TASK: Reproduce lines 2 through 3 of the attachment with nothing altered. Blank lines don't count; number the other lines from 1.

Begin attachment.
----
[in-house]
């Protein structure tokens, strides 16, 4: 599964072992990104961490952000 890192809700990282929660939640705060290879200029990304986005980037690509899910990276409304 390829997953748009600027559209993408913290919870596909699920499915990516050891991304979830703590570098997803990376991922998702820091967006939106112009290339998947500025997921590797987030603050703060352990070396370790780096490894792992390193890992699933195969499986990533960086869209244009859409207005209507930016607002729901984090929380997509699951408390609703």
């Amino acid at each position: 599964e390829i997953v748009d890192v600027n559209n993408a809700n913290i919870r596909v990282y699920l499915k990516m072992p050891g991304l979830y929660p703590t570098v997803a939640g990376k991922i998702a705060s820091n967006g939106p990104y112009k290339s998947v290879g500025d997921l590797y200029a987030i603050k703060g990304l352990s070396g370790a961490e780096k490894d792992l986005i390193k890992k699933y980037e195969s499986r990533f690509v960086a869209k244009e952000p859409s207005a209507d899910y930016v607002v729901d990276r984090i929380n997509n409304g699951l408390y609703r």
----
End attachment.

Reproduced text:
């Protein structure tokens, strides 16, 4: 599964072992990104961490952000 890192809700990282929660939640705060290879200029990304986005980037690509899910990276409304 390829997953748009600027559209993408913290919870596909699920499915990516050891991304979830703590570098997803990376991922998702820091967006939106112009290339998947500025997921590797987030603050703060352990070396370790780096490894792992390193890992699933195969499986990533960086869209244009859409207005209507930016607002729901984090929380997509699951408390609703």
């Amino acid at each position: 599964e390829i997953v748009d890192v600027n559209n993408a809700n913290i919870r596909v990282y699920l499915k990516m072992p050891g991304l979830y929660p703590t570098v997803a939640g990376k991922i998702a705060s820091n967006g939106p990104y112009k290339s998947v290879g500025d997921l590797y200029a987030i603050k703060g990304l352990s070396g370790a961490e780096k490894d792992l986005i390193k890992k699933y980037e195969s499986r990533f690509v960086a869209k244009e952000p859409s207005a209507d899910y930016v607002v729901d990276r984090i929380n997509n409304g699951l408390y609703r």